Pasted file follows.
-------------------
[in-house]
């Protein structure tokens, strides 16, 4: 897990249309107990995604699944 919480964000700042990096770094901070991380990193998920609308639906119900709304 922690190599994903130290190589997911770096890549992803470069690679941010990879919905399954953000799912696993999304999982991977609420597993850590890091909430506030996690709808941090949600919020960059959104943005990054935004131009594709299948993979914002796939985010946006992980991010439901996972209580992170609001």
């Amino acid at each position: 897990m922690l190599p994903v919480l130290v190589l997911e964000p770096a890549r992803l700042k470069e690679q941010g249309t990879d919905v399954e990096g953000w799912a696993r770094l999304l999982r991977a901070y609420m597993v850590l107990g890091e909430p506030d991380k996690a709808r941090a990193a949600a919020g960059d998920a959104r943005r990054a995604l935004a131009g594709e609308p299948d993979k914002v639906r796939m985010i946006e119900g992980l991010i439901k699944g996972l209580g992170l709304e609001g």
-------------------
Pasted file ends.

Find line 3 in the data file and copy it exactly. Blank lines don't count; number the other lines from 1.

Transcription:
């Amino acid at each position: 897990m922690l190599p994903v919480l130290v190589l997911e964000p770096a890549r992803l700042k470069e690679q941010g249309t990879d919905v399954e990096g953000w799912a696993r770094l999304l999982r991977a901070y609420m597993v850590l107990g890091e909430p506030d991380k996690a709808r941090a990193a949600a919020g960059d998920a959104r943005r990054a995604l935004a131009g594709e609308p299948d993979k914002v639906r796939m985010i946006e119900g992980l991010i439901k699944g996972l209580g992170l709304e609001g």